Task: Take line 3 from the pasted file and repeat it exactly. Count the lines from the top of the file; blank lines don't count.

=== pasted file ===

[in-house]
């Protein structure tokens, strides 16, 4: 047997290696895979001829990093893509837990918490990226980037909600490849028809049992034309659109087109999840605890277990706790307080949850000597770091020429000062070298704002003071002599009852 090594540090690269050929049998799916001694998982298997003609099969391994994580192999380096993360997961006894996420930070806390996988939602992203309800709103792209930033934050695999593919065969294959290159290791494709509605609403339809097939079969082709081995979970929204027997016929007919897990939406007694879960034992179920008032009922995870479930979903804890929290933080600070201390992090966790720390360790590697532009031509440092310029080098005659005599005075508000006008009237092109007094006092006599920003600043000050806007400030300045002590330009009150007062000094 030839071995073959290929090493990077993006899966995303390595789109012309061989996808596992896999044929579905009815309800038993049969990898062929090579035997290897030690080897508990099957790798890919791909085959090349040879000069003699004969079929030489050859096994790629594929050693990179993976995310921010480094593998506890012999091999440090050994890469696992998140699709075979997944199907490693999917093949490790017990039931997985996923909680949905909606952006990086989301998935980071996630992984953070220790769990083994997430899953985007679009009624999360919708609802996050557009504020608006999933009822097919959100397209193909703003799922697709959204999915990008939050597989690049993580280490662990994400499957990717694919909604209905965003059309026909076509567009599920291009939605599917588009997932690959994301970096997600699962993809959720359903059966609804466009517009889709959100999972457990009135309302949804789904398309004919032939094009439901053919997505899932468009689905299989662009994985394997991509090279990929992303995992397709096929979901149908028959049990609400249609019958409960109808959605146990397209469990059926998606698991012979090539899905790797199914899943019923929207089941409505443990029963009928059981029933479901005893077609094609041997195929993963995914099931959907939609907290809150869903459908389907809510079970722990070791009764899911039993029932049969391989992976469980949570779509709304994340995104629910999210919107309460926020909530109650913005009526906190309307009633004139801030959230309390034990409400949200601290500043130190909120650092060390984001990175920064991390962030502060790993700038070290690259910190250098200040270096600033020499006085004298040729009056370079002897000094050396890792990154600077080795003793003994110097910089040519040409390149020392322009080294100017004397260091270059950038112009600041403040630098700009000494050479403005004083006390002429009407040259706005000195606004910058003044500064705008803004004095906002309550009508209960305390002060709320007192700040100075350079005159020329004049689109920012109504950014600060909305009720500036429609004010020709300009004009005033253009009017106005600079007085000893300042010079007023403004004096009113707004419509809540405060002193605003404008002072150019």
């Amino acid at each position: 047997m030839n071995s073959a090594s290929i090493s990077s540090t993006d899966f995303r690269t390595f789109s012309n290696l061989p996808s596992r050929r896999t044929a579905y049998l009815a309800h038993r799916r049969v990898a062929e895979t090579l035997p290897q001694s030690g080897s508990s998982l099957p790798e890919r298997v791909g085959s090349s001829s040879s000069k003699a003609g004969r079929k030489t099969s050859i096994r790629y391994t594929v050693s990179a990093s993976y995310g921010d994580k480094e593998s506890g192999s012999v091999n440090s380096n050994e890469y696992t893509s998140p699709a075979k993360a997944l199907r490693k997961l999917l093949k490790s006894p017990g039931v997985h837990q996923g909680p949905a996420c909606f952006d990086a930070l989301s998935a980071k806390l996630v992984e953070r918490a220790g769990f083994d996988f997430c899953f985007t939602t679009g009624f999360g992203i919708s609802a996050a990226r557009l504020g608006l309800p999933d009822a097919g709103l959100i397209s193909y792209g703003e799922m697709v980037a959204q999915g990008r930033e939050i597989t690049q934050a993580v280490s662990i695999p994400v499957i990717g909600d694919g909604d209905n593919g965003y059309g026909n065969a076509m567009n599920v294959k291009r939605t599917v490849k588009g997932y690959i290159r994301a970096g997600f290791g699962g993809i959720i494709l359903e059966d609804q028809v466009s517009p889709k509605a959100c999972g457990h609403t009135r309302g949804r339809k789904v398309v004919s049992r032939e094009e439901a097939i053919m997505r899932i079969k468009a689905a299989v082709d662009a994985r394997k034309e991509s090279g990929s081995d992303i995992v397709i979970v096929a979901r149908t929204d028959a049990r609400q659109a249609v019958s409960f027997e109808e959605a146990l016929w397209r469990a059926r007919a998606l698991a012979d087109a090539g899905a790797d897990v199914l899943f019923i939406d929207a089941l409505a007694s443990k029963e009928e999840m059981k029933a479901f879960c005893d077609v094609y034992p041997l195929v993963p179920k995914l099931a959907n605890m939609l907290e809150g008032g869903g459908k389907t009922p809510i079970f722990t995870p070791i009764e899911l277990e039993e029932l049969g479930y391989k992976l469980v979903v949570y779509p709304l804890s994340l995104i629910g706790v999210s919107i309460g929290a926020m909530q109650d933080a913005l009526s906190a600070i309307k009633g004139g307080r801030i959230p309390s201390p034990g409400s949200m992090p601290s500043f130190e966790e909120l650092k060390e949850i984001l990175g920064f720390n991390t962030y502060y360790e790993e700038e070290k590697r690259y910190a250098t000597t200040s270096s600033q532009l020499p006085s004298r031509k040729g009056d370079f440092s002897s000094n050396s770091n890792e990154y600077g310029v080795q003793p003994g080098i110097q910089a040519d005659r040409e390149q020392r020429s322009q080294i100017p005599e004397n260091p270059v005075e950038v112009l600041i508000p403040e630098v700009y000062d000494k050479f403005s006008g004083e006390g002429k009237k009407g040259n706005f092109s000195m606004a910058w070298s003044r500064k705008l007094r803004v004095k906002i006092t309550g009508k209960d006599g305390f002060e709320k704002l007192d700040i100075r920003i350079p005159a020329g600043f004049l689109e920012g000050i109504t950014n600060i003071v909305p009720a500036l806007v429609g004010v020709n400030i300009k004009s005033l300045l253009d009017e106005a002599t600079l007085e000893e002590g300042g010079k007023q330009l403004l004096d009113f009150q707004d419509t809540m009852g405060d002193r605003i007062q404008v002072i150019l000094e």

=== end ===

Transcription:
């Amino acid at each position: 047997m030839n071995s073959a090594s290929i090493s990077s540090t993006d899966f995303r690269t390595f789109s012309n290696l061989p996808s596992r050929r896999t044929a579905y049998l009815a309800h038993r799916r049969v990898a062929e895979t090579l035997p290897q001694s030690g080897s508990s998982l099957p790798e890919r298997v791909g085959s090349s001829s040879s000069k003699a003609g004969r079929k030489t099969s050859i096994r790629y391994t594929v050693s990179a990093s993976y995310g921010d994580k480094e593998s506890g192999s012999v091999n440090s380096n050994e890469y696992t893509s998140p699709a075979k993360a997944l199907r490693k997961l999917l093949k490790s006894p017990g039931v997985h837990q996923g909680p949905a996420c909606f952006d990086a930070l989301s998935a980071k806390l996630v992984e953070r918490a220790g769990f083994d996988f997430c899953f985007t939602t679009g009624f999360g992203i919708s609802a996050a990226r557009l504020g608006l309800p999933d009822a097919g709103l959100i397209s193909y792209g703003e799922m697709v980037a959204q999915g990008r930033e939050i597989t690049q934050a993580v280490s662990i695999p994400v499957i990717g909600d694919g909604d209905n593919g965003y059309g026909n065969a076509m567009n599920v294959k291009r939605t599917v490849k588009g997932y690959i290159r994301a970096g997600f290791g699962g993809i959720i494709l359903e059966d609804q028809v466009s517009p889709k509605a959100c999972g457990h609403t009135r309302g949804r339809k789904v398309v004919s049992r032939e094009e439901a097939i053919m997505r899932i079969k468009a689905a299989v082709d662009a994985r394997k034309e991509s090279g990929s081995d992303i995992v397709i979970v096929a979901r149908t929204d028959a049990r609400q659109a249609v019958s409960f027997e109808e959605a146990l016929w397209r469990a059926r007919a998606l698991a012979d087109a090539g899905a790797d897990v199914l899943f019923i939406d929207a089941l409505a007694s443990k029963e009928e999840m059981k029933a479901f879960c005893d077609v094609y034992p041997l195929v993963p179920k995914l099931a959907n605890m939609l907290e809150g008032g869903g459908k389907t009922p809510i079970f722990t995870p070791i009764e899911l277990e039993e029932l049969g479930y391989k992976l469980v979903v949570y779509p709304l804890s994340l995104i629910g706790v999210s919107i309460g929290a926020m909530q109650d933080a913005l009526s906190a600070i309307k009633g004139g307080r801030i959230p309390s201390p034990g409400s949200m992090p601290s500043f130190e966790e909120l650092k060390e949850i984001l990175g920064f720390n991390t962030y502060y360790e790993e700038e070290k590697r690259y910190a250098t000597t200040s270096s600033q532009l020499p006085s004298r031509k040729g009056d370079f440092s002897s000094n050396s770091n890792e990154y600077g310029v080795q003793p003994g080098i110097q910089a040519d005659r040409e390149q020392r020429s322009q080294i100017p005599e004397n260091p270059v005075e950038v112009l600041i508000p403040e630098v700009y000062d000494k050479f403005s006008g004083e006390g002429k009237k009407g040259n706005f092109s000195m606004a910058w070298s003044r500064k705008l007094r803004v004095k906002i006092t309550g009508k209960d006599g305390f002060e709320k704002l007192d700040i100075r920003i350079p005159a020329g600043f004049l689109e920012g000050i109504t950014n600060i003071v909305p009720a500036l806007v429609g004010v020709n400030i300009k004009s005033l300045l253009d009017e106005a002599t600079l007085e000893e002590g300042g010079k007023q330009l403004l004096d009113f009150q707004d419509t809540m009852g405060d002193r605003i007062q404008v002072i150019l000094e």